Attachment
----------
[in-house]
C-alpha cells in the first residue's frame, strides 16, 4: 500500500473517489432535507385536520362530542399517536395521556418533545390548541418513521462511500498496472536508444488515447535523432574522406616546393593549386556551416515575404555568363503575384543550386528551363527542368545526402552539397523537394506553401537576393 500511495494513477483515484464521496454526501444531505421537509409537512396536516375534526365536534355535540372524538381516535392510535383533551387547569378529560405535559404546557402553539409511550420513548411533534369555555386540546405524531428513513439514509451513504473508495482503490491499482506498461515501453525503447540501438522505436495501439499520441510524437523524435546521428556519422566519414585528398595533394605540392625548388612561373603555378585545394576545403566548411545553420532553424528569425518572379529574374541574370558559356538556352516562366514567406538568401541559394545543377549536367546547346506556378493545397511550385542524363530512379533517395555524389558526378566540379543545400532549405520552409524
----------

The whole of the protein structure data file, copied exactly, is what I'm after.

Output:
[in-house]
C-alpha cells in the first residue's frame, strides 16, 4: 500500500473517489432535507385536520362530542399517536395521556418533545390548541418513521462511500498496472536508444488515447535523432574522406616546393593549386556551416515575404555568363503575384543550386528551363527542368545526402552539397523537394506553401537576393 500511495494513477483515484464521496454526501444531505421537509409537512396536516375534526365536534355535540372524538381516535392510535383533551387547569378529560405535559404546557402553539409511550420513548411533534369555555386540546405524531428513513439514509451513504473508495482503490491499482506498461515501453525503447540501438522505436495501439499520441510524437523524435546521428556519422566519414585528398595533394605540392625548388612561373603555378585545394576545403566548411545553420532553424528569425518572379529574374541574370558559356538556352516562366514567406538568401541559394545543377549536367546547346506556378493545397511550385542524363530512379533517395555524389558526378566540379543545400532549405520552409524